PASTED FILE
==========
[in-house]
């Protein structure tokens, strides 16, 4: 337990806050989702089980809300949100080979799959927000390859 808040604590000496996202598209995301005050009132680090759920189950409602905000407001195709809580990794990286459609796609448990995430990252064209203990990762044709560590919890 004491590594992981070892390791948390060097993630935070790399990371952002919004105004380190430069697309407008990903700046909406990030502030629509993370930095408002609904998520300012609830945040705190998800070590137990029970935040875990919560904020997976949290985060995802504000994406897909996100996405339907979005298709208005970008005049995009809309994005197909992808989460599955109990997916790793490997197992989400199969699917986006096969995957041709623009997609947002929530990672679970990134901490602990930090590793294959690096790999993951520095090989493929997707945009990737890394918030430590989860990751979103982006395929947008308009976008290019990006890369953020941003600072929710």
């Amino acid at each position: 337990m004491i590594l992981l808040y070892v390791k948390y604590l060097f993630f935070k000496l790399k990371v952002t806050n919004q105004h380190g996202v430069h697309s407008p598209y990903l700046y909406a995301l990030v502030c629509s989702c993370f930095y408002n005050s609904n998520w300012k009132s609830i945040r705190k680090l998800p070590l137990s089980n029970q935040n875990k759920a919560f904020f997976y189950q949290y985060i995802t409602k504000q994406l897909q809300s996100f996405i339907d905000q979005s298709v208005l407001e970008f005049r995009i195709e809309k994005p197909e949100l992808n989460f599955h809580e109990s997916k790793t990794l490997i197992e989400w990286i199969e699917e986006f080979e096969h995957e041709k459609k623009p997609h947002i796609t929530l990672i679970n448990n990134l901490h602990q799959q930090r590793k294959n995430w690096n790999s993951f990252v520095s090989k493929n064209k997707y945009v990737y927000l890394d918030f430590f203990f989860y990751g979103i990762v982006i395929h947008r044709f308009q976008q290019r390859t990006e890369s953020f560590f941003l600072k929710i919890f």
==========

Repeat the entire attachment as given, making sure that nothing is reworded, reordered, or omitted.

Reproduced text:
[in-house]
């Protein structure tokens, strides 16, 4: 337990806050989702089980809300949100080979799959927000390859 808040604590000496996202598209995301005050009132680090759920189950409602905000407001195709809580990794990286459609796609448990995430990252064209203990990762044709560590919890 004491590594992981070892390791948390060097993630935070790399990371952002919004105004380190430069697309407008990903700046909406990030502030629509993370930095408002609904998520300012609830945040705190998800070590137990029970935040875990919560904020997976949290985060995802504000994406897909996100996405339907979005298709208005970008005049995009809309994005197909992808989460599955109990997916790793490997197992989400199969699917986006096969995957041709623009997609947002929530990672679970990134901490602990930090590793294959690096790999993951520095090989493929997707945009990737890394918030430590989860990751979103982006395929947008308009976008290019990006890369953020941003600072929710």
């Amino acid at each position: 337990m004491i590594l992981l808040y070892v390791k948390y604590l060097f993630f935070k000496l790399k990371v952002t806050n919004q105004h380190g996202v430069h697309s407008p598209y990903l700046y909406a995301l990030v502030c629509s989702c993370f930095y408002n005050s609904n998520w300012k009132s609830i945040r705190k680090l998800p070590l137990s089980n029970q935040n875990k759920a919560f904020f997976y189950q949290y985060i995802t409602k504000q994406l897909q809300s996100f996405i339907d905000q979005s298709v208005l407001e970008f005049r995009i195709e809309k994005p197909e949100l992808n989460f599955h809580e109990s997916k790793t990794l490997i197992e989400w990286i199969e699917e986006f080979e096969h995957e041709k459609k623009p997609h947002i796609t929530l990672i679970n448990n990134l901490h602990q799959q930090r590793k294959n995430w690096n790999s993951f990252v520095s090989k493929n064209k997707y945009v990737y927000l890394d918030f430590f203990f989860y990751g979103i990762v982006i395929h947008r044709f308009q976008q290019r390859t990006e890369s953020f560590f941003l600072k929710i919890f």